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EARNINGS WRAP: Big refiners score in Q2 from high oil prices, but warn of economic headwinds

08.18.2011  |  Ben DuBose,  Hydrocarbon Processing, 

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(Editor’s Note: With the second-quarter earnings season nearing its close, HP is recapping the results from major market players in various segments. For a look at petrochemical results, click here.)


The second quarter of 2011 continued to be a boon for most US and global refiners, with high oil prices hitting a late April peak and leading to sharply higher margins.

Crude values were up about 40% on a year on year basis, as political unrest in the Middle East and North Africa pushed prices higher throughout the quarter.

But prices began to correct in May, as economic turbulence hit developed markets such as the US and Europe.

That led companies such as ExxonMobil to caution expectations for future growth. Moreover, other companies came in slightly below analyst expectations.

Here’s a rundown of how some of the top industry players performed.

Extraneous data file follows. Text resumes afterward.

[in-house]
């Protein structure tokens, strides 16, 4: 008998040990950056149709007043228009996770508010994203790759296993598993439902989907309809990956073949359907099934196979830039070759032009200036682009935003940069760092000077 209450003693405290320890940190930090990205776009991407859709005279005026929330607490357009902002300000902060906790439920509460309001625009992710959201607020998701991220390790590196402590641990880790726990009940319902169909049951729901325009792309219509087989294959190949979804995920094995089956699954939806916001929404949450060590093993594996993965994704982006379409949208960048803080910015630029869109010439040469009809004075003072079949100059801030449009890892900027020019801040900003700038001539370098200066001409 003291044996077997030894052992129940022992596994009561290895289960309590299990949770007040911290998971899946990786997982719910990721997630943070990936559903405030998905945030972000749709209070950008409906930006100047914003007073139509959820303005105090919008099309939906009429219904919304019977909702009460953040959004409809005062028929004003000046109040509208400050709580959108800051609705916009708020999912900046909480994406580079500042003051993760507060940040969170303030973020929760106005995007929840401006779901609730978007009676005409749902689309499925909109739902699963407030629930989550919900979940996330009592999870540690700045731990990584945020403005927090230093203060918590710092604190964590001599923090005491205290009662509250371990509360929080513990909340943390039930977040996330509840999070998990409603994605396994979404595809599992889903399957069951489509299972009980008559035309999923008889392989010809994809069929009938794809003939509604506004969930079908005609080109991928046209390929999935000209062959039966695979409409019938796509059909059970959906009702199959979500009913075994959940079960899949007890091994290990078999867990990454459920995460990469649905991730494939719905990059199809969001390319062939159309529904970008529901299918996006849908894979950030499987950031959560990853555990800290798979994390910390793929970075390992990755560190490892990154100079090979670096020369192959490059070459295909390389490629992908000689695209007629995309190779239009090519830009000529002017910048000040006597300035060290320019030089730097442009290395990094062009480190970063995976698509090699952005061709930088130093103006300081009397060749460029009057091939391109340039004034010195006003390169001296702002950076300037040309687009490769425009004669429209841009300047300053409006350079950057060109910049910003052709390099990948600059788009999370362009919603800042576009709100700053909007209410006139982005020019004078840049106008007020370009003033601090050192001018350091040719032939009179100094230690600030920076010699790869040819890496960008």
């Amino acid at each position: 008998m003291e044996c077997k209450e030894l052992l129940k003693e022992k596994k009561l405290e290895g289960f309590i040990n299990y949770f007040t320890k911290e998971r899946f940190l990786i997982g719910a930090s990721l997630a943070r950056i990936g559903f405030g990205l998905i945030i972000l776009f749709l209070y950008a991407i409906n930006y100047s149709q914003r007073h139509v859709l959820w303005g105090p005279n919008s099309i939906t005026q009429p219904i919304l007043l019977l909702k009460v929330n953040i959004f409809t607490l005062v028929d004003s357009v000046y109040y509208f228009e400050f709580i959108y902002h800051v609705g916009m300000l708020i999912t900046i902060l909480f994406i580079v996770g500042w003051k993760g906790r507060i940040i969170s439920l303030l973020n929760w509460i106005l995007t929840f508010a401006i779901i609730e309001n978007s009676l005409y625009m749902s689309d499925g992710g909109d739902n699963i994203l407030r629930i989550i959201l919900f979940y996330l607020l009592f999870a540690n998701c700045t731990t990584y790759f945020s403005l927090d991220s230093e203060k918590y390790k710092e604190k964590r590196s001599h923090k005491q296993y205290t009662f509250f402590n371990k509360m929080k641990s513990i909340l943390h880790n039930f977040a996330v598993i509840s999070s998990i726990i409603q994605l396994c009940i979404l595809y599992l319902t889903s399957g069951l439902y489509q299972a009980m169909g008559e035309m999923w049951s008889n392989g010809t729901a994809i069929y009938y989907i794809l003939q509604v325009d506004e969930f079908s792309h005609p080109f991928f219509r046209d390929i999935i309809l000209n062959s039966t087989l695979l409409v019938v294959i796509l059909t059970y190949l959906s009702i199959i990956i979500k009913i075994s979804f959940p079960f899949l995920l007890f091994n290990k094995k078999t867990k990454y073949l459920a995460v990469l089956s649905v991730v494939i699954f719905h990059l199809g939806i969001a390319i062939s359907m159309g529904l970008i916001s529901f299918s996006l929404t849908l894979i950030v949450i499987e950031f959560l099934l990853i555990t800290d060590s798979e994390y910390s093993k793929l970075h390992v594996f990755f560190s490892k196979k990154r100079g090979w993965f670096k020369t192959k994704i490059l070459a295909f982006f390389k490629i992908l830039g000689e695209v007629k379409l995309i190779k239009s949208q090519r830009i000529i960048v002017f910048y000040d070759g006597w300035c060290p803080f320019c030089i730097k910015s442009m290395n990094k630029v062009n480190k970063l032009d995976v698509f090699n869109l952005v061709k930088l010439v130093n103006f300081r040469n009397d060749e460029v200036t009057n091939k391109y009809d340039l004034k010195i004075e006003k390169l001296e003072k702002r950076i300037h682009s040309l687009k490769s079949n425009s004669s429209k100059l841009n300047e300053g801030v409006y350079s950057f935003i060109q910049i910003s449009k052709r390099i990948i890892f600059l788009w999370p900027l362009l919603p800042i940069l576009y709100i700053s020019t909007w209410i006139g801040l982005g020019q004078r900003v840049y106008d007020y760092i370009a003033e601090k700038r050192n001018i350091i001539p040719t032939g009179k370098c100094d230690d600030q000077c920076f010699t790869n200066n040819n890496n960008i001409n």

Net income for ExxonMobil, the largest US oil company, rose 41% to $10.7 billion. Overall, that income was the highest since the company set a corporate net income record of $14.8 billion in the 2008 third quarter.

Revenue jumped 36% to $125.5 billion, topping projections of $119.2 billion.

The company credited much of its gains to fuel costs, which jumped to three-year highs during the quarter.

In response, ExxonMobil increased its production by 10% during the quarter. Earnings in the productions segment surged 60% to $8.5 billion.

Going forward, however, ExxonMobil vice president David Rosenthal cautioned that a sustained economic recovery “remains elusive”, noting that sluggish business investment, lower consumer spending and high debt are weighing on energy demand.



Earnings for Chevron, the No. 2 US oil company, were $7.73 billion – up 43% from $5.41 billion a year earlier.

Chevron said its profits from oil and natural gas sales rose 51% to $6.87 billion, as the price Chevron received for each non-US bbl of oil rose to $107/bbl, up from $71/bbl in the 2010 quarter.